First up, thanks to all of you who sent notes of encouragement after last week’s lengthy discussion of Alzheimer’s. It’s not an easy road to travel, but since when was life ever easy? It’s good to know how many people I have in my corner.
Now on to the blog I started writing two weeks ago, a group of thoughts about a movie I watched even more weeks ago, almost by accident. It’s old. So old that, if you search it on IMDB, it doesn’t even show up on the initial list of possible films, even if you type its exact title. It was made in 1934, and I discovered it because I was watching some films with Joan Bennett on YouTube. (Not a lot of Joan Bennett’s films are available on NetFlix streaming!) I was watching Joan Bennett films because I was reading a biography of the Bennett family, which was recommended by Lara Parker in her latest book, which I reviewed recently. All this discussion of her early film work got me interested in seeing some movies. That’s the way my mind flows. One thing to the next.
I watched Bulldog Drummond with Ronald Colman, and For Me and My Gal with Spencer Tracy. I’d heard of both, and they also featured actors I liked. But YouTube recommended, as it is wont to do, another film with Bennett, The Pursuit of Happiness. I’d never heard of it, nor of its male lead, Francis Lederer. Only I had heard of him. See, Mr. Lederer, born Frantisek Lederer in Czechoslovakia in 1899, worked as an actor until he was 100 years old, and was a frequent television guest star as late as 1971. I know I saw him in Night Gallery, Mission Impossible and That Girl, but he always played the heavy or the wacky European supporting character, so I didn’t remember him.
Lederer was a good-looking guy, and, despite his fairly pronounced accent, found roles as a romantic lead in American films when he was young. In The Pursuit of Happiness, his accent did not sound out of place (to American ears) as a Hessian draftee sent to Colonial America to fight on the side of the British during the American Revolution.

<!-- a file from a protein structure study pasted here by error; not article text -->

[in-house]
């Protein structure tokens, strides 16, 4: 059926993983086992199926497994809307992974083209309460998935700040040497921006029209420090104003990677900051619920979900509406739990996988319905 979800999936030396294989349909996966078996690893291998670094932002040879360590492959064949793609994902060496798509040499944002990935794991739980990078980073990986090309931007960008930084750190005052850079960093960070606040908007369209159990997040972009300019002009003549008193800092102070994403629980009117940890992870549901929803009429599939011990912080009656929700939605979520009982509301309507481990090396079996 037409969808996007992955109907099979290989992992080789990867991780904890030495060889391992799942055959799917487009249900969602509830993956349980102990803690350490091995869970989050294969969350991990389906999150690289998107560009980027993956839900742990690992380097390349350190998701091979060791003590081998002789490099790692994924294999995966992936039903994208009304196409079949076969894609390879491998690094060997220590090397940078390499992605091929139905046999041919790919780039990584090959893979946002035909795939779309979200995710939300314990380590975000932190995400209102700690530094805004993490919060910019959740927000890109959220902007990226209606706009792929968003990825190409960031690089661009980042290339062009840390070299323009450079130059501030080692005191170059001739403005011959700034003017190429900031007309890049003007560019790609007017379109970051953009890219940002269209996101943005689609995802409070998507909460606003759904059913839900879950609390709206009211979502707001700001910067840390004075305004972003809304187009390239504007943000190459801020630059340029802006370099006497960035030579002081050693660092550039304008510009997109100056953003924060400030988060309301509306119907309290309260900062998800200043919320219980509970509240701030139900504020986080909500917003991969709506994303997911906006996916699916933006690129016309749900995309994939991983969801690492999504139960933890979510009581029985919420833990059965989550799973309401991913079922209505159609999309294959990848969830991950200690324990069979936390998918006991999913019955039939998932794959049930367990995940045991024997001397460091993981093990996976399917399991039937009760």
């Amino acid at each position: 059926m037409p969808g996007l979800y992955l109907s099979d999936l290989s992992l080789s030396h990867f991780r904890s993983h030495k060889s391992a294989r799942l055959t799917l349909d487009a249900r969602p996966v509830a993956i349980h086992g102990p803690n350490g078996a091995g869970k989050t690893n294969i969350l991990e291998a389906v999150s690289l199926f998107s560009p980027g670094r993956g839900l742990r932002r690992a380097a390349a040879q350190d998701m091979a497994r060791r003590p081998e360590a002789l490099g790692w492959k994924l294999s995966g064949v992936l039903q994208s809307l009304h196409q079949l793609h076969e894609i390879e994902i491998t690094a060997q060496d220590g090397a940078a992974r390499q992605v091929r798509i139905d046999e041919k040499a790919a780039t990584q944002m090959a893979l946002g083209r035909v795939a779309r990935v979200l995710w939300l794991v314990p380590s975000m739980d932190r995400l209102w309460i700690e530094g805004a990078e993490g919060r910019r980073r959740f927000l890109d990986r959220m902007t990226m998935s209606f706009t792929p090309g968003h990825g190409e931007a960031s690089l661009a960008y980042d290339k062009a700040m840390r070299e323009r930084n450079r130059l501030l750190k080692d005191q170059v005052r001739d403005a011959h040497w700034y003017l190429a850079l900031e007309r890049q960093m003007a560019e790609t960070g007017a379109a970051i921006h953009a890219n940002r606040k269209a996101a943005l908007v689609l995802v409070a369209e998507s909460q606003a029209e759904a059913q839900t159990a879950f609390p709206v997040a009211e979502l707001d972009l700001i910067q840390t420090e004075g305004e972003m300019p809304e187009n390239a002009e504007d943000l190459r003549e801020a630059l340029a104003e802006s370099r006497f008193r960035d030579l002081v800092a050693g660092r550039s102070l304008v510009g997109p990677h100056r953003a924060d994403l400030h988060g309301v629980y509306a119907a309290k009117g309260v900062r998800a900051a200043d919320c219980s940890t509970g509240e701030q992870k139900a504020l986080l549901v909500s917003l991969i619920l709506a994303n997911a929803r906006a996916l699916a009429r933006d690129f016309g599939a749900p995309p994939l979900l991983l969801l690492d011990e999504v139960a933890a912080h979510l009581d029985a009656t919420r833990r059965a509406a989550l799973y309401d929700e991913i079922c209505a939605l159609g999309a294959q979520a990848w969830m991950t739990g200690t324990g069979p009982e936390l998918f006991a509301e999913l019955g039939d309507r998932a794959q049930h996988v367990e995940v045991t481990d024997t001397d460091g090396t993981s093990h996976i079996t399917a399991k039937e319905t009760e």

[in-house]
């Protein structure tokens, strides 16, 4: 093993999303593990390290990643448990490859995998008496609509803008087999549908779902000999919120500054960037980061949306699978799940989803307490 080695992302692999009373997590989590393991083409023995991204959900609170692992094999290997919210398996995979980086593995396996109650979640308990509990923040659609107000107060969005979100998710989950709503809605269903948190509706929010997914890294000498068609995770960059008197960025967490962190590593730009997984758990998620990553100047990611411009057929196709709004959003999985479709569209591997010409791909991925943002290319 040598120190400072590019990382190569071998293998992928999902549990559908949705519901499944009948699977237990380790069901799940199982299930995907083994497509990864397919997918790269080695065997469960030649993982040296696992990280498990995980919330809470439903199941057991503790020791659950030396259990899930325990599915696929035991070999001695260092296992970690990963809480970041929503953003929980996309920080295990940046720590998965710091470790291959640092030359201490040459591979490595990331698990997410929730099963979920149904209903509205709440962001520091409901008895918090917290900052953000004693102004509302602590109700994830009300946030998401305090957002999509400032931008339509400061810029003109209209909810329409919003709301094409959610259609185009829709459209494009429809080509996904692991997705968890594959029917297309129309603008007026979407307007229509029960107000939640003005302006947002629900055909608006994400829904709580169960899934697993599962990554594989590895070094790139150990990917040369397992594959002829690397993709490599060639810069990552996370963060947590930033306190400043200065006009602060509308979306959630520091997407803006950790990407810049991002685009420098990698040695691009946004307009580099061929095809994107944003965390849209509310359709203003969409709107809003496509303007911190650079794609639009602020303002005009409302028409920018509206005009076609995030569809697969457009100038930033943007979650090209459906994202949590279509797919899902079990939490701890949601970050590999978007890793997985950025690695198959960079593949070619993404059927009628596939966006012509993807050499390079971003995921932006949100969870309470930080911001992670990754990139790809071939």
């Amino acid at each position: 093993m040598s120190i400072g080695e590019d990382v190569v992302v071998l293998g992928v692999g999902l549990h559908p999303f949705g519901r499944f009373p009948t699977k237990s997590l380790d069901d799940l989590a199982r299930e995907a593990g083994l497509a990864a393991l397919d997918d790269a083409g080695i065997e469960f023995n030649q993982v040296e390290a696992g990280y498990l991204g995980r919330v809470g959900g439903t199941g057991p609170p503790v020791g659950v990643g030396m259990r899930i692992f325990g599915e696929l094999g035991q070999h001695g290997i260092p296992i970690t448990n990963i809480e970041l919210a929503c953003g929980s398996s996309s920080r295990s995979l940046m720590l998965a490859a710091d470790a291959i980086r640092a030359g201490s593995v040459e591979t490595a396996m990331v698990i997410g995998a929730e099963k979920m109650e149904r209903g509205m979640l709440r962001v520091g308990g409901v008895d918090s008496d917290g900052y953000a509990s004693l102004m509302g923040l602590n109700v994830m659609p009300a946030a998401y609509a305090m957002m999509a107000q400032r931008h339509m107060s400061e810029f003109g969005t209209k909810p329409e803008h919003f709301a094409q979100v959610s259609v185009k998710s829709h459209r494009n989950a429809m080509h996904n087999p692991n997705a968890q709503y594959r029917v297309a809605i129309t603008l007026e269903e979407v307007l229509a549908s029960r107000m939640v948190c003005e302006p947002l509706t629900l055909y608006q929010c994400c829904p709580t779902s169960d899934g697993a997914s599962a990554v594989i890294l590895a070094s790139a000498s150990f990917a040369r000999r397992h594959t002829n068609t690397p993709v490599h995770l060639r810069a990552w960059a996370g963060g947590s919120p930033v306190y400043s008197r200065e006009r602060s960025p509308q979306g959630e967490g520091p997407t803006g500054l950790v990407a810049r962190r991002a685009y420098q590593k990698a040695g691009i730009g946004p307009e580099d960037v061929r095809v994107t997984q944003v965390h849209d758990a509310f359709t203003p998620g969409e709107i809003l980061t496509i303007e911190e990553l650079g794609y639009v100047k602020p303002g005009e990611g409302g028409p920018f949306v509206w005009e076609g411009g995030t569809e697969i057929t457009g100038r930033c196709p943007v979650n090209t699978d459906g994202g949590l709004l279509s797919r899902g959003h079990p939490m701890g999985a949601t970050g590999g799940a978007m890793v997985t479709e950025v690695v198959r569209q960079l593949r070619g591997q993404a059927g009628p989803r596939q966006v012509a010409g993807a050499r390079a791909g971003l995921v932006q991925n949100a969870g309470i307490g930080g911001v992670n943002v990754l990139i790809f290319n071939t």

I found this film refreshing for many reasons, not the least of which being that I’m just not a fan of nationalism as a concept. This film thumbs its nose at nationalism, and I like that. It also pokes fun at Puritanism, and has a good bit of fun with human mating customs, which, in any age, are pretty laughable. And yet it dates from 1934, not a time I guess a lot of people would associate with any kind of forward-thinking ideas, since it’s on the far side of the 1940s, when the message of most American movies was one of extreme patriotism, and the Hays office had a firm lock on the morals of the film industry, at least on the morals that were portrayed in the films. Interestingly, it is not a pre-code film. The Hays Office (formally known as the Production Code Administration), led by Joseph Breen, required pre-approval for all films released after July 1, 1934. The Pursuit of Happiness was released almost three months later, so it went through Breen’s grinder.
But let’s not confuse terminology here. I said that Pursuit thumbs its nose at nationalism, and is unlike the films of the 1940s, which were largely very patriotic in tone, in support of America’s participation in World War II. Nationalism and patriotism are not the same thing. To be a bit of extremist, one is wholesome, but can be manipulated by those who follow the other, which is insidious.
Patriotism is defined as “love or devotion to one’s country,” 1 whereas nationalism is defined as “a feeling that people have of being loyal to and proud of their country often with the belief that it is better and more important than other countries.” 2 Sound like the same thing? Note that nationalism injects a belief in one’s country’s superiority, which sounds like chauvinism. George Orwell’s take on the difference was: